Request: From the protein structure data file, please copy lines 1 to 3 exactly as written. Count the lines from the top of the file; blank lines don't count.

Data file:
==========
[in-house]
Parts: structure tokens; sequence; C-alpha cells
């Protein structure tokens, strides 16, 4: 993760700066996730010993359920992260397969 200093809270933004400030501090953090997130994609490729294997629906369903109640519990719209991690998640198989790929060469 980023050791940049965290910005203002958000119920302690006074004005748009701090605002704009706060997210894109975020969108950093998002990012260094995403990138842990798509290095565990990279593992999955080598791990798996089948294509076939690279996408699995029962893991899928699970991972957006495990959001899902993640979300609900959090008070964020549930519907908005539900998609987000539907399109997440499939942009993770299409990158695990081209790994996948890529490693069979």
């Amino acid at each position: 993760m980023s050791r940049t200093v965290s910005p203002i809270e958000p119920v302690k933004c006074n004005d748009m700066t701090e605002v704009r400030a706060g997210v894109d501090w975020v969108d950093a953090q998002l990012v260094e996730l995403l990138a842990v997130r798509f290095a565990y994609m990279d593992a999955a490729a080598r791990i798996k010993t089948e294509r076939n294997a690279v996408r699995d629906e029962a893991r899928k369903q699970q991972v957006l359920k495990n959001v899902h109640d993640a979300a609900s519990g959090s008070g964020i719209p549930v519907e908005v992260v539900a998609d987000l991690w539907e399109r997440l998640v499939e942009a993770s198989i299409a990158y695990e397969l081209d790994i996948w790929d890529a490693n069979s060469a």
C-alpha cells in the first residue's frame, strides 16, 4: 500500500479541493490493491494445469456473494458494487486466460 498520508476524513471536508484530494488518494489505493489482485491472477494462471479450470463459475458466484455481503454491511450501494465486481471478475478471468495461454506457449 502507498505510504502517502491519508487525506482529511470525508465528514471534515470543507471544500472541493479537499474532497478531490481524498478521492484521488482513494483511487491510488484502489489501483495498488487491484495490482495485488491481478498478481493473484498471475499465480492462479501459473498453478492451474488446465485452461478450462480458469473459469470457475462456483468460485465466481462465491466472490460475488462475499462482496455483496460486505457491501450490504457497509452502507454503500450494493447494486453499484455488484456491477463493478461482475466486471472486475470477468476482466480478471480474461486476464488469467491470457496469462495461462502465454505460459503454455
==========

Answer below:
[in-house]
Parts: structure tokens; sequence; C-alpha cells
């Protein structure tokens, strides 16, 4: 993760700066996730010993359920992260397969 200093809270933004400030501090953090997130994609490729294997629906369903109640519990719209991690998640198989790929060469 980023050791940049965290910005203002958000119920302690006074004005748009701090605002704009706060997210894109975020969108950093998002990012260094995403990138842990798509290095565990990279593992999955080598791990798996089948294509076939690279996408699995029962893991899928699970991972957006495990959001899902993640979300609900959090008070964020549930519907908005539900998609987000539907399109997440499939942009993770299409990158695990081209790994996948890529490693069979």